Hang 'Em High

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In the south, we have straight trees - and other than some of the oaks, we do not have good, stout braches off of the main trunk.

I needed to hang a feeder but there were primarily gum and pine trees in the area...

I built this bar to hang the feeder on and used a small block and tackle to raise and lower the feeder and it worked great.

The bar is just some scrap steel I had in the garage... I added some spikes on the lower section to help it dig into the tree a little bit.

I secure the bar to the tree when the feeder is on it with a large ratchet strap (I just used this small one for demo purposes) and it is as stout as can be... I added that small tab at the top so the bar can not slide out of the strap.

It holds the feeder well away from the tree and is easy to put up / take down... this year when I used it, I just climbed the tree with a portable stand, hoisted it up there and strapped it to the tree.

This gets the feeder up out of the deer's line of sight and once the bar is up there, it is easy to lower the feeder and refill it.

Very simple and works well - if you have a need, you can build one very easily yourself or have someone fab one up for you!

Comments

ndemiter's picture

that's a pretty good looking

that's a pretty good looking rig. i live in kansas where there isn't a lot of big trees and have thought about what i could do to fix a small feeder up in a place where i could get a good shot off from some rocks above my favorite canyon.

the only thiung i could think of to make your idea better is swap the block and tackle for a winch with a remote that would make my day! while we're at it, let's get a drum that can hold 500 pounds at a time, we can fill it up 1 time a year and never mess with it the rest of the time.

 

just curious, do you have a problem with bears trying to get into your feeder? ... you may not have many of them around anyways.

Deer Slayer's picture

Thanks for the tip and the

Thanks for the tip and the pictures. Looks like an easy, quick make and alot less money than buying something similar to it in the store. Thanks for sharing.

ManOfTheFall's picture

Great tip, Great pictures. It

Great tip, Great pictures. It looks like it would be really easy to make. Once again, another great invention by Jim. Get yours today!!!!!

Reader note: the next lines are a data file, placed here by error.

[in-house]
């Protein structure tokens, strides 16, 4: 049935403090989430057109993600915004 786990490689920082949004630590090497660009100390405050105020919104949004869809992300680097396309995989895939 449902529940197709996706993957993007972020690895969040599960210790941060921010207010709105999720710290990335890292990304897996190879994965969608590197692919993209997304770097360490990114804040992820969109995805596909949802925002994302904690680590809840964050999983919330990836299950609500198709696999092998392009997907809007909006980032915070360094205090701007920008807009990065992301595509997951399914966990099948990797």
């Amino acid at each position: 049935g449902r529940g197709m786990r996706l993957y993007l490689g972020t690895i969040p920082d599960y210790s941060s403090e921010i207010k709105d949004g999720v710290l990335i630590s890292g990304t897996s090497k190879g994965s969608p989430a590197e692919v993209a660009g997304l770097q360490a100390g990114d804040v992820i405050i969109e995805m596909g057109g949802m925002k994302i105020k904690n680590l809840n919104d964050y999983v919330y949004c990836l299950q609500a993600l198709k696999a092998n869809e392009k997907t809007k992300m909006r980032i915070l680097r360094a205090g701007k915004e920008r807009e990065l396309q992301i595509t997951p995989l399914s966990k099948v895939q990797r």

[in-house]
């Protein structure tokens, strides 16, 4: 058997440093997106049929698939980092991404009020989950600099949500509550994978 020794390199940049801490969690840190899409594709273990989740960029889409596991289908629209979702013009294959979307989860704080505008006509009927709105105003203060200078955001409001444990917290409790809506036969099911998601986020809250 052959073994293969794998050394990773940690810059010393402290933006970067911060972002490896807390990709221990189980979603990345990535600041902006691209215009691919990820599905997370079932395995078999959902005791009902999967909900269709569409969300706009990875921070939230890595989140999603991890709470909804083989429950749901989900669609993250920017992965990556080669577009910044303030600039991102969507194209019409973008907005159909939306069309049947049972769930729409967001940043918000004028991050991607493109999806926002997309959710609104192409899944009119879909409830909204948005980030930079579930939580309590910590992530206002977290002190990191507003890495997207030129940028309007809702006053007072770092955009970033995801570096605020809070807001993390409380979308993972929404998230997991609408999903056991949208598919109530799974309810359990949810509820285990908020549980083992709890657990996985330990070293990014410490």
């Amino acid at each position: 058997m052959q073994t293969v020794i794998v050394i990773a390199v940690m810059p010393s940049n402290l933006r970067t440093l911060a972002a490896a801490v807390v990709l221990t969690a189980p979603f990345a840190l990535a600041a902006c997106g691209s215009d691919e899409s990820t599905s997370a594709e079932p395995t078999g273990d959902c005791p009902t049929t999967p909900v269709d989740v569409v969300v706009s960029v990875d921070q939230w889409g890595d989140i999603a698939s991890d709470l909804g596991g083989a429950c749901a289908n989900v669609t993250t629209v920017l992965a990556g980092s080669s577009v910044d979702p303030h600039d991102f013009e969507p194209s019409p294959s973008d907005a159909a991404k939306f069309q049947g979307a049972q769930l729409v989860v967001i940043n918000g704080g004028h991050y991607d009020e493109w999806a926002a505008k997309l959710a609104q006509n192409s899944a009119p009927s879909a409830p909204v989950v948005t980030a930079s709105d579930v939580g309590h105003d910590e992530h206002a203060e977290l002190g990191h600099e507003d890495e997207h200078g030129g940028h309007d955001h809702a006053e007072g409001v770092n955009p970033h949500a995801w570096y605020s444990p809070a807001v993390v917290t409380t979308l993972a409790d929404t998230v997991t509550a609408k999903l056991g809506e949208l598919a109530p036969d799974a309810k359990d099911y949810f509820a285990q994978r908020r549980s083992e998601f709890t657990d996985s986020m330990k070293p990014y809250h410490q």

numbnutz's picture

Very  good tip, Looks pretty

Very  good tip, Looks pretty easy to make and use, I have the same problem out here with the trees. we have mostly very tall douglas fir trees in our forests. thanks for the great tip.

groovy mike's picture

I can't do it :(

Darn it! another well written adn well illustrated article with good avice that I can't make use of.

Here in New York it is not only a violation of regulation from the Department of Environmental Conservation to "bait" deer or bear by hunting over any artificial food source, you can't even feed them when the season is closed. 

The logic is that deer at a feeder will be nose to nose and that the close contact will promote transmission of contagious disease from one deer to another.  So in the wake of Chronic Wasting Disease (which I don't thik has ever been detected in a wild deer in New York) we can no longer supplement the deers feed in winter....

This is yet another reason I need to get a food plot planted. I'm thinking some corn rows would be just the ticket to draw not only deer but turkeys into my hunting area....

 

jaybe's picture

I Can't Either

Actually, here in Michigan, baiting is allowed in the Upper Peninsula, but no longer in the Lower.

A couple of years ago, one doe at a private deer "farm" was found to have CWD, so the reaction of our DNR was to ban ALL baiting in the entire Lower Peninsula.

As was previously stated, this was supposed to prevent nose-to-nose contact between the deer.

But I have personally witnessed deer touching noses when there was no food anywhere in sight!

But - back to the tip here - - that's a great idea if you don't have trees with branches.

I have also seen where this would work well on a power pole that deer seem to hang around.

C'mon up to Michigan, Jim - we have lots of trees with low branches here!

(Just don't hang a feeder on them).